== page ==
That the townsmen of the Manhatoes shall not have any soldier quartered upon them without being satisfied and paid for them by their officers, and that at this present, if the fort be not capable of lodging all the soldiers, then the Burgomaster, by his officers, shall appoint some houses capable to receive them.

11.
The Dutch here shall enjoy their own customs concerning their inheritances.

12.
All publique writings and records which concern the inheritances of any people, or the reglement of the church, or poor, or orphans, shall be carefully kept by those in whose hands they are, and such writings as particularly concern the States-General, may, at any time, be sent to them.

13.
No judgment that hath passed any judicature here shall be called in question, but if any conceive that he hath not had justice done him, if he apply himself to the States-General the other party shall be bound to answer for ye supposed injury.

14.
If any Dutch living here shall, at any time, desire to travel or traffic into England, or any place or plantation in obedience to his Majesty of England, or with the Indians, he shall have (upon his request to the Governor) a certificate that he is a free denizen of this place, and liberty to do so.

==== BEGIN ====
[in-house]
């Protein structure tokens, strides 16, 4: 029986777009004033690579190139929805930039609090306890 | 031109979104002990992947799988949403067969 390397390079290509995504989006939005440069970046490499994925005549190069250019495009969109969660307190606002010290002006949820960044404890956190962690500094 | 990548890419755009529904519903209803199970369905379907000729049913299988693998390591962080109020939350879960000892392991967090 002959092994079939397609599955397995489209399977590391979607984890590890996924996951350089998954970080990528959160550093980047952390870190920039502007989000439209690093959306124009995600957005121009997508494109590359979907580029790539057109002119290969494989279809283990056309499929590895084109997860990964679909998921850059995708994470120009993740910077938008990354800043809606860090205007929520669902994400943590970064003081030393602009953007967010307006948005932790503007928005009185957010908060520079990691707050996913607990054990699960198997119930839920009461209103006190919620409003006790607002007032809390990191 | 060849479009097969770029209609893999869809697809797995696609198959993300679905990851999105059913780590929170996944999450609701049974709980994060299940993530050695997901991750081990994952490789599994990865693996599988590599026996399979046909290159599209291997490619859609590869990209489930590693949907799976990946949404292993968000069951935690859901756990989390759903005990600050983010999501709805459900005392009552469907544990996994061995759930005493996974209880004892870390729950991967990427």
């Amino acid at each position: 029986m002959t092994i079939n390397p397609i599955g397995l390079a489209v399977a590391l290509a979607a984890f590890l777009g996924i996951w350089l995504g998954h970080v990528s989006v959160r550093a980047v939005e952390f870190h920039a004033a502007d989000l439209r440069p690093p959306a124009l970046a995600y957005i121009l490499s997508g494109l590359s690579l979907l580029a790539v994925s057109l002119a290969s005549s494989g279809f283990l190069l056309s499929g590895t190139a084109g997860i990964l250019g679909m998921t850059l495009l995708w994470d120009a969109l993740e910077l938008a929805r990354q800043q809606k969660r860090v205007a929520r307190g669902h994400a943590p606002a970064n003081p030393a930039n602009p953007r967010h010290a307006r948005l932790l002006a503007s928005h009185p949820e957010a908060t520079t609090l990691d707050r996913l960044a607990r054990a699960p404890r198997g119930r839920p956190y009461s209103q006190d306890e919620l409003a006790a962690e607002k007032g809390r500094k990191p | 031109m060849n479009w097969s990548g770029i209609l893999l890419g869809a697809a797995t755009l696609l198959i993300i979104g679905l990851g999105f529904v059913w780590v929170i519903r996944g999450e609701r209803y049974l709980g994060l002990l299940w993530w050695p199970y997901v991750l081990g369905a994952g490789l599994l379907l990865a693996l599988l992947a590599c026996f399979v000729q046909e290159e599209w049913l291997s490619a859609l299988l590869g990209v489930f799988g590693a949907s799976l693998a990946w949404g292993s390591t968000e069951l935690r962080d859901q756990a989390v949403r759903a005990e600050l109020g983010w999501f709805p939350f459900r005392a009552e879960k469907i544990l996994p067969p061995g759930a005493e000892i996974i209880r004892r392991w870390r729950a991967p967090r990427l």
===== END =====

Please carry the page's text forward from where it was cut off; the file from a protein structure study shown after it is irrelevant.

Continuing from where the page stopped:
15.
If it do appear that there is a public engagement of debt by the town of the Manhatoes, and a way agreed on for the satisfying of that engagement, it is agreed that the same way proposed shall go on, and that the engagement shall be satisfied.

16.
All inferior civil officers and magistrates shall continue as now they are (if they please), till the customary time of new election, and then new ones to be chosen, by themselves, provided that such new chosen magistrates shall take the oath of allegiance to his Majesty of England before they enter upon their office.

17.
All differences of contracts and bargains made before this day by any in this country, shall be determined according to the manner of the Dutch.

18.
If it does appear that the West India Company of Amsterdam do really owe any sums of money to any persons here, it is agreed that recognition and other duties payable by ships going for the Netherlands be continued for six months longer.

19.
The officers, military and soldiers, shall march out, with their arms, drums beating and colors flying, and lighted matches, and if any of them will plant they shall have 50 acres of land set out for them, if any of them will serve any as servants, they shall continue with all safety, and become free denizens afterwards.

20.
If at any time hereafter the King of Great Britain and the States of the Netherland, do agree that this place and country be re-delivered into the hands of the said States whensoever his Majesty will send his commands to re-deliver it, it shall immediately be done.